It’s important to note the roots here. This is a Double Fine game, after all, and thusly follows suit in terms of tone and humor. While the stakes of the game are high (an invading army, known as The Cadence, is poaching the reaches of your kingdom, and you must stave them off until a magical — and eponymous — chalice is charged and capable of demolishing the enemy), the long-running humor stays the course. You can see the fingerprints of Double Fine founder, Tim Schafer, and his second-in-command, Brad Muir, all over this game, and that’s a wonderful thing. Tidbits show up in text-based propositions (will you send your best soldier on a potentially fruitful, but glaringly treacherous, hot air balloon ride?) and “randomly” generated names (my most treasured archer was a woman named Bearface) that hint at the depths of the humor sewn deep within Chalice. To be fair, anything less from folks behind indie legends Brutal Legend and Psychonauts would be disappointing.
PLEASE SIP RESPONSIBLY
But to cover just the action and vibe of such a highly orchestrated entity would be to sell Massive Chalice short. Behind the straightforward battle sequences is a sim-like management system that demands just as much attention as it’s violent counterpart. Each hero you employ has varied traits that affect their performance on the battlefield (“Arthritis” lowers accuracy as a character ages, “Brainy” raises their intelligence). Heroes age and die. It’s a real life fact and true within the rules of this game as well (hence the previously mentioned Wrinkler). As characters gain experience and new abilities, they also get closer to death, which necessitates a calculated balance. Some characters must be removed from the militarized hero scene to be reappointed as regents (or heads of a bloodline), all of whom can be manipulated to breed new heroes with favorable traits.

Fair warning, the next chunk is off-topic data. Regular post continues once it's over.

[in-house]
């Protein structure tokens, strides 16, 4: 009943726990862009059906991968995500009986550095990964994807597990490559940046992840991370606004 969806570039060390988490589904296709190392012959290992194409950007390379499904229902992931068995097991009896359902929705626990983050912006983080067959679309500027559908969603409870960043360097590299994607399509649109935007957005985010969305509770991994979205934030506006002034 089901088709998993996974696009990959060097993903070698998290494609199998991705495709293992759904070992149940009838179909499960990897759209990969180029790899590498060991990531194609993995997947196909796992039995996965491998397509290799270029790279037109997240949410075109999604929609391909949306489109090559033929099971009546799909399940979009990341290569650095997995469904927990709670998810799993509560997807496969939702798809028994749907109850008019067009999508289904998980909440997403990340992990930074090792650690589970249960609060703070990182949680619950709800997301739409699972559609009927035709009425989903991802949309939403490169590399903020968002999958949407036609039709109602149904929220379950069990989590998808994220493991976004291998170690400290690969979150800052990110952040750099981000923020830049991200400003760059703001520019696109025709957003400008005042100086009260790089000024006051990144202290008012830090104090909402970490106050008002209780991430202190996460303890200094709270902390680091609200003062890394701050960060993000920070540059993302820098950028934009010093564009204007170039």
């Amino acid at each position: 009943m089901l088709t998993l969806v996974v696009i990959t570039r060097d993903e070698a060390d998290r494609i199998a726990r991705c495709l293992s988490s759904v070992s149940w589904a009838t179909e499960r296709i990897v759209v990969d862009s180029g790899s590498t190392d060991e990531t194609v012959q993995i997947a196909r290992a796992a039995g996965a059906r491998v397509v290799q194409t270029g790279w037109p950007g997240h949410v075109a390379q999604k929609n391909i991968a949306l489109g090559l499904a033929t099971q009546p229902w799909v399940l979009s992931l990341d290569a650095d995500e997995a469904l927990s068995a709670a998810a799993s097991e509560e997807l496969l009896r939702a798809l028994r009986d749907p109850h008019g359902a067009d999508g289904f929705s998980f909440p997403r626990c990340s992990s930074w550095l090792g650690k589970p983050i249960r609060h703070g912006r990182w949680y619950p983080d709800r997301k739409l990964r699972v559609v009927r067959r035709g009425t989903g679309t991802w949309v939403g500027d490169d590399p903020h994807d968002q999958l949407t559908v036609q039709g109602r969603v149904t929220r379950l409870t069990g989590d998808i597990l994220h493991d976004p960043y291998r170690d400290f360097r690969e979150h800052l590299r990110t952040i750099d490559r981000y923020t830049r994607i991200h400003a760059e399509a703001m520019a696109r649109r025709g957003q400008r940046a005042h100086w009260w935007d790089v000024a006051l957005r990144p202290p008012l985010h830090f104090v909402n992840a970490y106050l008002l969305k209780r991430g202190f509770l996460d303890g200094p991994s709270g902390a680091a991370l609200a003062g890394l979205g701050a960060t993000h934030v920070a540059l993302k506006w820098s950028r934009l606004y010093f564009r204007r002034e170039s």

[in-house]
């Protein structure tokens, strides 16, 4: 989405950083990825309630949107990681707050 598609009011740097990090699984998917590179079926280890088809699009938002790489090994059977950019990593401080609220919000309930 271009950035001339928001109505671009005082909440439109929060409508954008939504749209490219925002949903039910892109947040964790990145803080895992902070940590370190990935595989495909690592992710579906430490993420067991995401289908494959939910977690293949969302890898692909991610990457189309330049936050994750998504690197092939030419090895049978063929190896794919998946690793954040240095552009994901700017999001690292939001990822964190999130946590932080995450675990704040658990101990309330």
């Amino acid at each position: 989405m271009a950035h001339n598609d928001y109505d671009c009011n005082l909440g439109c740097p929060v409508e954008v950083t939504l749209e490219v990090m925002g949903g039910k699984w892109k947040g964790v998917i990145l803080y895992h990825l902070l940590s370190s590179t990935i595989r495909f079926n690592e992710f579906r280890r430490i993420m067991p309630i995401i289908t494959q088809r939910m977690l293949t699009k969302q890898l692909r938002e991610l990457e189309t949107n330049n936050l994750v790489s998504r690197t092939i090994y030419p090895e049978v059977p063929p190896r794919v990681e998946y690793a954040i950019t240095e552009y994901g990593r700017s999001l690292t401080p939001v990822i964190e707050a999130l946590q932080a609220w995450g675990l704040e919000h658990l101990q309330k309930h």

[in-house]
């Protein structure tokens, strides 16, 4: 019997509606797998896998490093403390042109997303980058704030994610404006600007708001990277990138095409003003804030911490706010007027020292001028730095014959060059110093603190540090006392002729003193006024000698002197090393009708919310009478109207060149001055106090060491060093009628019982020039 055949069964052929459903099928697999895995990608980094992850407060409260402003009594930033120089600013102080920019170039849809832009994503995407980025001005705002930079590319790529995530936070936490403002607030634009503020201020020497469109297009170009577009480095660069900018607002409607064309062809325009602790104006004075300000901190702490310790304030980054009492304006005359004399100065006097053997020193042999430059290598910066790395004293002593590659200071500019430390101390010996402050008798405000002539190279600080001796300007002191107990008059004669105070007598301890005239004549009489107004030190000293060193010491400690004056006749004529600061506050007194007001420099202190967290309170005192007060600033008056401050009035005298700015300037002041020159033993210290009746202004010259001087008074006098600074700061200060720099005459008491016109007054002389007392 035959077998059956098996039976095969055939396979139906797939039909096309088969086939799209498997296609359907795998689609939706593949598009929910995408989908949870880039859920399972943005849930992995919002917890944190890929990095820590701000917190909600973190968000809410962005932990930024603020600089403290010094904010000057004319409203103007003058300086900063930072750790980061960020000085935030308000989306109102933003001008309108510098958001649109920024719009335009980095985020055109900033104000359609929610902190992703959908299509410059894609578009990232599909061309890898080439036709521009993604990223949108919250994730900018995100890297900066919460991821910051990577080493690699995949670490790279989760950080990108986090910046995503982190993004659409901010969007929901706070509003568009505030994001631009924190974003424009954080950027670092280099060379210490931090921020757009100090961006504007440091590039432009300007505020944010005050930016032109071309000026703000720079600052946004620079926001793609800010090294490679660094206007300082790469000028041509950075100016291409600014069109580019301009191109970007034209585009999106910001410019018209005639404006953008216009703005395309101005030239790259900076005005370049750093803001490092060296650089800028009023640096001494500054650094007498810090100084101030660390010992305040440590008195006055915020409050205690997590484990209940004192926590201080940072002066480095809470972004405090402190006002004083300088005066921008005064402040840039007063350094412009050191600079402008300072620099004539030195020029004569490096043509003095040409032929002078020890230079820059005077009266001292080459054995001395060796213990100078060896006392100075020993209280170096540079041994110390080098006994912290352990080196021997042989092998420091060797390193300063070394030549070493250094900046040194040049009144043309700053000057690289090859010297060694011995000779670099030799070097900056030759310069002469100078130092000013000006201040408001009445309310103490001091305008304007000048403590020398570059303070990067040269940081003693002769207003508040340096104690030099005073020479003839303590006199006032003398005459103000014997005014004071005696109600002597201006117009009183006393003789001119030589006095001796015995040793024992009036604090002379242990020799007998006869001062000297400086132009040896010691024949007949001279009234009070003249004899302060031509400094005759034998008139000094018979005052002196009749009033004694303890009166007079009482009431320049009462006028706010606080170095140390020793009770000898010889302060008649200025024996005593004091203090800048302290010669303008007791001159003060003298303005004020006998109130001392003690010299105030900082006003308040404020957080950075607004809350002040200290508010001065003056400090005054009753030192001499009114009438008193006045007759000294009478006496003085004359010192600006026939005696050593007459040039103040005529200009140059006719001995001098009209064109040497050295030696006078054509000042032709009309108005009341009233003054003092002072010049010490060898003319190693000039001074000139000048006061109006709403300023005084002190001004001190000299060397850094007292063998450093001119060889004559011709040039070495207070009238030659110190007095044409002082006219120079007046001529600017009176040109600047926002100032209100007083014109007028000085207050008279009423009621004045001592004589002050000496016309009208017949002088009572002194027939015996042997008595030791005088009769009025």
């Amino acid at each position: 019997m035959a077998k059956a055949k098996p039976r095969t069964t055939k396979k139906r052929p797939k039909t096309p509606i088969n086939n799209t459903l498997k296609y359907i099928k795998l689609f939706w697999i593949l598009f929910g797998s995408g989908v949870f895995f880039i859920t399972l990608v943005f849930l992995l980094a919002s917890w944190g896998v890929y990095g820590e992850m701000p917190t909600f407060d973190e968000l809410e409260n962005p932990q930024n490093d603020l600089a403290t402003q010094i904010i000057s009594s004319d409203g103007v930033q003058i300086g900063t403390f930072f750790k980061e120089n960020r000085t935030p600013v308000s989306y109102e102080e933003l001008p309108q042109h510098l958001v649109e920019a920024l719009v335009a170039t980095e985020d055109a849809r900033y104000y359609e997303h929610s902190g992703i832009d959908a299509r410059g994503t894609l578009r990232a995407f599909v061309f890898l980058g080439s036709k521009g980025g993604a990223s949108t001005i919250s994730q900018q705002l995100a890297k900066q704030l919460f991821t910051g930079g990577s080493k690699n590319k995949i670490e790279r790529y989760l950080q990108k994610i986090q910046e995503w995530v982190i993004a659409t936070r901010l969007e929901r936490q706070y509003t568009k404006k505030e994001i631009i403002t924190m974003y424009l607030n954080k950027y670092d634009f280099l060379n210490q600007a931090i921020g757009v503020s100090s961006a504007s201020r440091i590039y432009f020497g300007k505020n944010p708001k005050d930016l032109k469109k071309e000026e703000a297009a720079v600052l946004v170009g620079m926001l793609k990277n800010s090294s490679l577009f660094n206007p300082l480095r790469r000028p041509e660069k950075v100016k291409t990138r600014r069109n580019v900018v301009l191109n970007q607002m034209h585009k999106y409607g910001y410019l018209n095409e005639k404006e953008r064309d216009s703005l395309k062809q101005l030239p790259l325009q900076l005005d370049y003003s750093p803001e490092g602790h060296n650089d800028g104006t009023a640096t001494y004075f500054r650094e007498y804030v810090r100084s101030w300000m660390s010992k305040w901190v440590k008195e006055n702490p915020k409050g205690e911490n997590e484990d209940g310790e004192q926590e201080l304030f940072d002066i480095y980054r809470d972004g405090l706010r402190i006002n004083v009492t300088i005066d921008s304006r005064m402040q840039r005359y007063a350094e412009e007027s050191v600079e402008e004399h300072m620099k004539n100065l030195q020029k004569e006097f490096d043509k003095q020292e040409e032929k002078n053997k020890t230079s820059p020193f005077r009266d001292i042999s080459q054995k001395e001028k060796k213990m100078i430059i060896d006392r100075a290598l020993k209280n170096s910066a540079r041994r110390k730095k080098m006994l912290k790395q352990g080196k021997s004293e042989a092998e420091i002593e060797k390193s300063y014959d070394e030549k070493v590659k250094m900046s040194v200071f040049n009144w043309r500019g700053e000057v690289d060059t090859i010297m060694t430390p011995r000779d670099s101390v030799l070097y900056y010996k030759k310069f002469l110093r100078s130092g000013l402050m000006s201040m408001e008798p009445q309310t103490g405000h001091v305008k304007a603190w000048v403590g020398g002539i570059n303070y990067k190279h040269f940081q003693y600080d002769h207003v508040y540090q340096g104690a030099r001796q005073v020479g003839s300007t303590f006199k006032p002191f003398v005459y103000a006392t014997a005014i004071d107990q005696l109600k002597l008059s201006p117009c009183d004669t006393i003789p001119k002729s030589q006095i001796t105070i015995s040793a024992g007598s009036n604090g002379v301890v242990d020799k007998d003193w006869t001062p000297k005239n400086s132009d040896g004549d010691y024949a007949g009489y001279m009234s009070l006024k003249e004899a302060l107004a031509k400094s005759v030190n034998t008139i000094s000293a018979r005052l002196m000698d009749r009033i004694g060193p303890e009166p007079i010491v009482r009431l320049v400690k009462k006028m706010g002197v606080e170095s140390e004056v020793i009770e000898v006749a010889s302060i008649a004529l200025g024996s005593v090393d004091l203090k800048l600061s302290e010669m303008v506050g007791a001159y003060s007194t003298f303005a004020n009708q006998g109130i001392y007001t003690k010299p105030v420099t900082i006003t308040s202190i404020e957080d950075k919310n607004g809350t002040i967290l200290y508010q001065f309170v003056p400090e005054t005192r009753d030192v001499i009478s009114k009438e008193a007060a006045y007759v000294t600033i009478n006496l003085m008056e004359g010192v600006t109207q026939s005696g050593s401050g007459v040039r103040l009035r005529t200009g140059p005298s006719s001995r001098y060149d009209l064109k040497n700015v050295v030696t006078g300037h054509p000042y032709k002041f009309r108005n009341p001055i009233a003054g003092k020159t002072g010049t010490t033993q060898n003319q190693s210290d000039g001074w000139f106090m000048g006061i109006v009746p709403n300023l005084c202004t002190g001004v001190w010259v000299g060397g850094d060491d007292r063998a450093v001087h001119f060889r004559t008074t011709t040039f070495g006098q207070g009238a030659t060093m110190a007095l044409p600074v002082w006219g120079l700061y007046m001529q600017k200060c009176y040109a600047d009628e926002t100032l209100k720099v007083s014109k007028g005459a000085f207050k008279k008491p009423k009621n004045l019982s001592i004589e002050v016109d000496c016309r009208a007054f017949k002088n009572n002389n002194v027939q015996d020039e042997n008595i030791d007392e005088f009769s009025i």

Some of the most enjoyable time I spent with the game was mixing and matching some of my favorite heroes, and debating whether I should retire them from battle to create new, young talent. There are loads of mathematical odds involved (which feels similar to actual genetics) so you never really know what you’re getting with any given pair of matched up heroes. It’s deep and cutting-edge, especially for a game that’s otherwise very cookie cutter.
Couple a simple, but effective, kingdom building/upgrade and R&D sim with the rest of Massive Chalice (Sidenote: Can we all agree that the title sounds like an undoubtedly filthy double entendre?) and there’s a complete packaged product especially at a $20 price point (free right now for Xbox Gold members!). It has flaws, and it’s unabashedly iterative, but that doesn’t particularly detract from the core gameplay and old school fun factor inherent in this type of experience.
Massive Chalice follows the If-It-Ain’t-Broke philosophy (even if what isn’t broken wasn’t theirs to begin with), and manages to do it successfully. It’s not as deep or smooth of a game as its ancestors, but the minor innovations Double Fine put forth are intriguing and a total blast to mess with. Which is to say, spinning this same old wheel is utterly engaging and pleasant as can be.